Paul Hart’s second monograph consists of fifty-six black-and-white photographs of the farmed flatlands of the Fens. Crafted by traditional analogue means over six years, these exquisite pictures are more complex than the simple studies of light and land they may first appear to be. Hart’s managed landscapes and reclaimed marshes quietly question our relationship with a human-altered topography. In this sense Hart is more a Robert Adams than an Ansel Adams, or – in British terms – more John Davies than Charlie Waite.
Any comparison with Peter Henry Emerson, that much earlier chronicler of the English East, is fleeting. Hart offers no bucolic idylls, no pastoral symphonies. Instead he gives us grey, exposed, cold, uninviting, corporate farmlands. And if the many trees which disappear into the many mists lend a slightly romantic, even pictorialist quality, this is more than countered by the precisely photographed, starkly modernist geometric lines. At times, Hart’s pictures have an almost typological rigour, faintly echoing the deadpan industrial depictions of Bernd and Hilla Becher. Of course the British canon of countryside photography can be felt in the work, but only occasionally: Hart does not eulogise the land like, say, a Fay Godwin; nor does he have the overtly humanistic focus of a James Ravilious.
No people at all appear in these silent, still landscapes weighed down by their intensive monoculture. These are among the most fertile lands in England, but you wouldn’t think it by looking at Hart’s photographs: for all the evident cultivation, they look bleak, even barren. But this doesn’t mean the pictures are unappealing or lack poetry. Hart can (and does) make a corrugated barn look like a thing of great beauty, in harmony with the land and sky in shape and shade. Almost natural, even. But as Hart constantly and quietly reminds us – with an arrow-straight ditch here and a dead level bank there – almost nothing is natural in these drained, manufactured farmlands.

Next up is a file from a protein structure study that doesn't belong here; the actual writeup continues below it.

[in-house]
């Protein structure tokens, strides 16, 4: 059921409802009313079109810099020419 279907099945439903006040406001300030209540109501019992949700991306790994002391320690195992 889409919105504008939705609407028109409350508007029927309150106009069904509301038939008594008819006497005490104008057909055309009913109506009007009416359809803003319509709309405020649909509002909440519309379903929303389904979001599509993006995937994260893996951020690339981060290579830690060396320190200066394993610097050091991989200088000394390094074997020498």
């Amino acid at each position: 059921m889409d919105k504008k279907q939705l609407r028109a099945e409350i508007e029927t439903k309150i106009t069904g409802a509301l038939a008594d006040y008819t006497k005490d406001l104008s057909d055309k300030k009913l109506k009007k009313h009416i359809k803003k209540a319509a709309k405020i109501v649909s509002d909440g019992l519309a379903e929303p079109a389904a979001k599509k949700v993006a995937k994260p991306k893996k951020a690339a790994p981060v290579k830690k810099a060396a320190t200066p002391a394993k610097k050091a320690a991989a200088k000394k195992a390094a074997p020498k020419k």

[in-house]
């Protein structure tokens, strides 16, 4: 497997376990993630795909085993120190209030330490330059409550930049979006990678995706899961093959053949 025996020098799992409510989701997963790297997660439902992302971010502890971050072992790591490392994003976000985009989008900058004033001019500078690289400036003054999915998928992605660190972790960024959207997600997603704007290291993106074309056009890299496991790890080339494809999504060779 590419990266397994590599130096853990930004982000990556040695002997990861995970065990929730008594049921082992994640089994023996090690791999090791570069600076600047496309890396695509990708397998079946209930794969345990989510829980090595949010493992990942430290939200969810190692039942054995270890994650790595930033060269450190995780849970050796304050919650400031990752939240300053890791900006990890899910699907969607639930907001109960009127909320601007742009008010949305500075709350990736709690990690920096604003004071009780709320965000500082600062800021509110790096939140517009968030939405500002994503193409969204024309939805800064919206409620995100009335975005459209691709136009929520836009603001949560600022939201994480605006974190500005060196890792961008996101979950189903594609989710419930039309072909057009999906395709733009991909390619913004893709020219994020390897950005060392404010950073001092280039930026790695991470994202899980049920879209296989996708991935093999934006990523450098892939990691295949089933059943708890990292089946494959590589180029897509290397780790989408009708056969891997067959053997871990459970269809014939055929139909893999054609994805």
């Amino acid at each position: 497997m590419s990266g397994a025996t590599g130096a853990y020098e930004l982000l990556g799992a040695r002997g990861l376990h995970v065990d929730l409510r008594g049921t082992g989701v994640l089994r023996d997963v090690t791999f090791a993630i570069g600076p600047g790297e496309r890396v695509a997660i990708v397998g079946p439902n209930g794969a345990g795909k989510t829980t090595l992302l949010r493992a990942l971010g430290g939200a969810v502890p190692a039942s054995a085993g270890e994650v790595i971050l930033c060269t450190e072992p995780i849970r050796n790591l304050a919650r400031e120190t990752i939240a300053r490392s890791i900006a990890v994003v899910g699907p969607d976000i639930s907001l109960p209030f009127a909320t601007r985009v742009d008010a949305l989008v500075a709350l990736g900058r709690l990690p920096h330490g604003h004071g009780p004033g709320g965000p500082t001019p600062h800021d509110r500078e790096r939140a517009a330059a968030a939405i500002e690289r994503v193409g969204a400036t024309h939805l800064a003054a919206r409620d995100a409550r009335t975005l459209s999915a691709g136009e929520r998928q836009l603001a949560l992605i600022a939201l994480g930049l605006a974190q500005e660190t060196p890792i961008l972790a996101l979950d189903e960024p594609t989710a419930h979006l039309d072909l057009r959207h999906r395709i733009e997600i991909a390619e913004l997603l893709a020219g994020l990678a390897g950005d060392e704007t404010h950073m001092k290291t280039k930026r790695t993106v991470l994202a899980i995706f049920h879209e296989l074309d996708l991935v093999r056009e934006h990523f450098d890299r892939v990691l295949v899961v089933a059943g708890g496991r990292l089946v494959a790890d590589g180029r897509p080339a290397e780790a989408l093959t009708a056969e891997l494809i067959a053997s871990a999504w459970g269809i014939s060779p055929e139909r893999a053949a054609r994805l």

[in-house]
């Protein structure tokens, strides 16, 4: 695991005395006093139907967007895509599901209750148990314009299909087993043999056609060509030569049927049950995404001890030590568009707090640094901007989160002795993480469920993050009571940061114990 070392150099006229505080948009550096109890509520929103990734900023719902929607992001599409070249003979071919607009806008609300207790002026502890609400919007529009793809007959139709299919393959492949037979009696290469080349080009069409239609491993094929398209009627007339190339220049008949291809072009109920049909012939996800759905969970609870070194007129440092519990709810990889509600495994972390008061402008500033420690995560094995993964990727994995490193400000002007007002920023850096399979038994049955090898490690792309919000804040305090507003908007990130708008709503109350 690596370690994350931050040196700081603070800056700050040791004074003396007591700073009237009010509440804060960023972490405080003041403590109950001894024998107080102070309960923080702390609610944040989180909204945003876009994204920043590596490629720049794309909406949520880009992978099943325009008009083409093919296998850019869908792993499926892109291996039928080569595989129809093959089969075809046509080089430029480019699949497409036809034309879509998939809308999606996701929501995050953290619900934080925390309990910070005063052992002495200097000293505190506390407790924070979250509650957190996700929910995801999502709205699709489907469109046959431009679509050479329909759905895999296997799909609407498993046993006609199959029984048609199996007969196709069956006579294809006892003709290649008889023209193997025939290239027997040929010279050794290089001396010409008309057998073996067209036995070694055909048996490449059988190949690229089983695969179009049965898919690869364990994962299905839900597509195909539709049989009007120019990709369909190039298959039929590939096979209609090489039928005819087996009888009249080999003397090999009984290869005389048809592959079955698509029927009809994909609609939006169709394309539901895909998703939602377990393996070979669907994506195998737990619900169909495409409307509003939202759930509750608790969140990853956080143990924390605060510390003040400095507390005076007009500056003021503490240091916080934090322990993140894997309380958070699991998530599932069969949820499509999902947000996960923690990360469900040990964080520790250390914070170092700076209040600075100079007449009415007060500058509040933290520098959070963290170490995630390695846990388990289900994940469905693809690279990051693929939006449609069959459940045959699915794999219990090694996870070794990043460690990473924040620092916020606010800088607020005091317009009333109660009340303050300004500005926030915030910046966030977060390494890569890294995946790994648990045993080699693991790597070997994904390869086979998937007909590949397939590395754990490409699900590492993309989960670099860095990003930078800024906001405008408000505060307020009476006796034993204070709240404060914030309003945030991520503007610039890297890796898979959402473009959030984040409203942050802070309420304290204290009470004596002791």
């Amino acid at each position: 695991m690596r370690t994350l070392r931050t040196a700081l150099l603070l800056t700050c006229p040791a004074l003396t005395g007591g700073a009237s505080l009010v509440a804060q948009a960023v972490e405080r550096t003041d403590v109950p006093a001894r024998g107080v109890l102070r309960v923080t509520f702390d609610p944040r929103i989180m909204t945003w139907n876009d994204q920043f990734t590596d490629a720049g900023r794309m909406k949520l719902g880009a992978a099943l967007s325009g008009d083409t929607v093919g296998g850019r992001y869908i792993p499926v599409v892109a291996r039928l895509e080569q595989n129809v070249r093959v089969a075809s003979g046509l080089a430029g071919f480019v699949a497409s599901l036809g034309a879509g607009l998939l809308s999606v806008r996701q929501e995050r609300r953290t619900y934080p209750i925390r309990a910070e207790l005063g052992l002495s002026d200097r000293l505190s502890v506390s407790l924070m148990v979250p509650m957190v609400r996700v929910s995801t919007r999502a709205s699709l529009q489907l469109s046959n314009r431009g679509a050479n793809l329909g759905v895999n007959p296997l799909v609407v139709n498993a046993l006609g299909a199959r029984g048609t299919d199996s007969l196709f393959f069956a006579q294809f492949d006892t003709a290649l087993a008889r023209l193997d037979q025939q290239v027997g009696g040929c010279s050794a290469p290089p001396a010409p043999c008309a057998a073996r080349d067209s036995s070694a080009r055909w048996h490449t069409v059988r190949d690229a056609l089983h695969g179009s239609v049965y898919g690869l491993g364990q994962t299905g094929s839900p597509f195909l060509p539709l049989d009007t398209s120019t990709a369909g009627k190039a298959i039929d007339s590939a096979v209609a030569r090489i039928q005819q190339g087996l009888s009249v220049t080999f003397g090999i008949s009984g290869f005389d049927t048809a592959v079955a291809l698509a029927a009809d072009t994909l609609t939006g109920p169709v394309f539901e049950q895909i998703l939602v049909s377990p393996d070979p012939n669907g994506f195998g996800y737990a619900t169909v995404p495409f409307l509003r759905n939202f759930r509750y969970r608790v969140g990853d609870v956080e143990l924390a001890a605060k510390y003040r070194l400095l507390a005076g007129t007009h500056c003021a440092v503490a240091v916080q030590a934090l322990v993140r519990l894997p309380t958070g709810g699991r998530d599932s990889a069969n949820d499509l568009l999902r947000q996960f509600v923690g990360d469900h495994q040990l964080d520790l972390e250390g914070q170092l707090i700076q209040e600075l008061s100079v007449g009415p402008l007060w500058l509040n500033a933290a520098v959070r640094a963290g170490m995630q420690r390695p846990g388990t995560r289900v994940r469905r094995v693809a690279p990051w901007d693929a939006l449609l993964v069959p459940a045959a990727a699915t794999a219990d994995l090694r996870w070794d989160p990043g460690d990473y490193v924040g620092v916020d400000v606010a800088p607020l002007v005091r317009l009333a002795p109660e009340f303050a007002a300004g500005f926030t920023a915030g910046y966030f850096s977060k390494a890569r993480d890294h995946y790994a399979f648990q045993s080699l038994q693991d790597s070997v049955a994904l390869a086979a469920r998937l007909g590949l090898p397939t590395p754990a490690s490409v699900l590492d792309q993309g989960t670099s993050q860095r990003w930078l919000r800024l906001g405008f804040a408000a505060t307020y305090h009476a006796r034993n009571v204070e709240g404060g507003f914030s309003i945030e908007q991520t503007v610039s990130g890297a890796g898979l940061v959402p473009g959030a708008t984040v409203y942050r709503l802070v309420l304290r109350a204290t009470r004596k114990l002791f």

In these gently challenging pictures, it’s as if the land is in quiet conflict with the roads and the tracks, the power lines and the telegraph poles, the trenches cut into it and the invisible machines which have ploughed it. Buildings are slowly swallowed by trees, derelict caravans are abandoned to the land, and pylons disappear into the fog. A quiet tussle between humans and nature is being fought. How long will our mastery over these flatscapes last before nature takes them back? The pictures pose such questions without declaring a victor, or even taking sides.
Classic, but neither modernist nor pictorial, Farmed evokes photographic history without over-relying on any of it. Sagely ambivalent, it looks simple and obvious, but is complicated and weighty. And it is – in its own quiet way – extraordinarily beautiful. Can we ask any more of art than that?
– reviewed for Photomonitor by Simon Bowcock